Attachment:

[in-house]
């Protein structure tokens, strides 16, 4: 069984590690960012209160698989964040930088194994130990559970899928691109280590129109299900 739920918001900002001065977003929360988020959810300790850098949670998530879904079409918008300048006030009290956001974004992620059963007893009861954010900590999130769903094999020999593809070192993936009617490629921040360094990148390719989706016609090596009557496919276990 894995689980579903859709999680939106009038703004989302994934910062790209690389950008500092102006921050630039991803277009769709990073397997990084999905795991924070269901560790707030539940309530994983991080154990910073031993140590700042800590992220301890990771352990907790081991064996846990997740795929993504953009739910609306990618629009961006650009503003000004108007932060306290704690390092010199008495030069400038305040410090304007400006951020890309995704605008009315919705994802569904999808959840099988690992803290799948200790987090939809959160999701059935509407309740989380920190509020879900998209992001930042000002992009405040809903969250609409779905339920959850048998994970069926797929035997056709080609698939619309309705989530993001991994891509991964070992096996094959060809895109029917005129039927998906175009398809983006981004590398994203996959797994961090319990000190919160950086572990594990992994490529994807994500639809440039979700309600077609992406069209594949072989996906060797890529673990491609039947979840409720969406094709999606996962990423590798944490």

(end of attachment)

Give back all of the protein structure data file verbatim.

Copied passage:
[in-house]
């Protein structure tokens, strides 16, 4: 069984590690960012209160698989964040930088194994130990559970899928691109280590129109299900 739920918001900002001065977003929360988020959810300790850098949670998530879904079409918008300048006030009290956001974004992620059963007893009861954010900590999130769903094999020999593809070192993936009617490629921040360094990148390719989706016609090596009557496919276990 894995689980579903859709999680939106009038703004989302994934910062790209690389950008500092102006921050630039991803277009769709990073397997990084999905795991924070269901560790707030539940309530994983991080154990910073031993140590700042800590992220301890990771352990907790081991064996846990997740795929993504953009739910609306990618629009961006650009503003000004108007932060306290704690390092010199008495030069400038305040410090304007400006951020890309995704605008009315919705994802569904999808959840099988690992803290799948200790987090939809959160999701059935509407309740989380920190509020879900998209992001930042000002992009405040809903969250609409779905339920959850048998994970069926797929035997056709080609698939619309309705989530993001991994891509991964070992096996094959060809895109029917005129039927998906175009398809983006981004590398994203996959797994961090319990000190919160950086572990594990992994490529994807994500639809440039979700309600077609992406069209594949072989996906060797890529673990491609039947979840409720969406094709999606996962990423590798944490």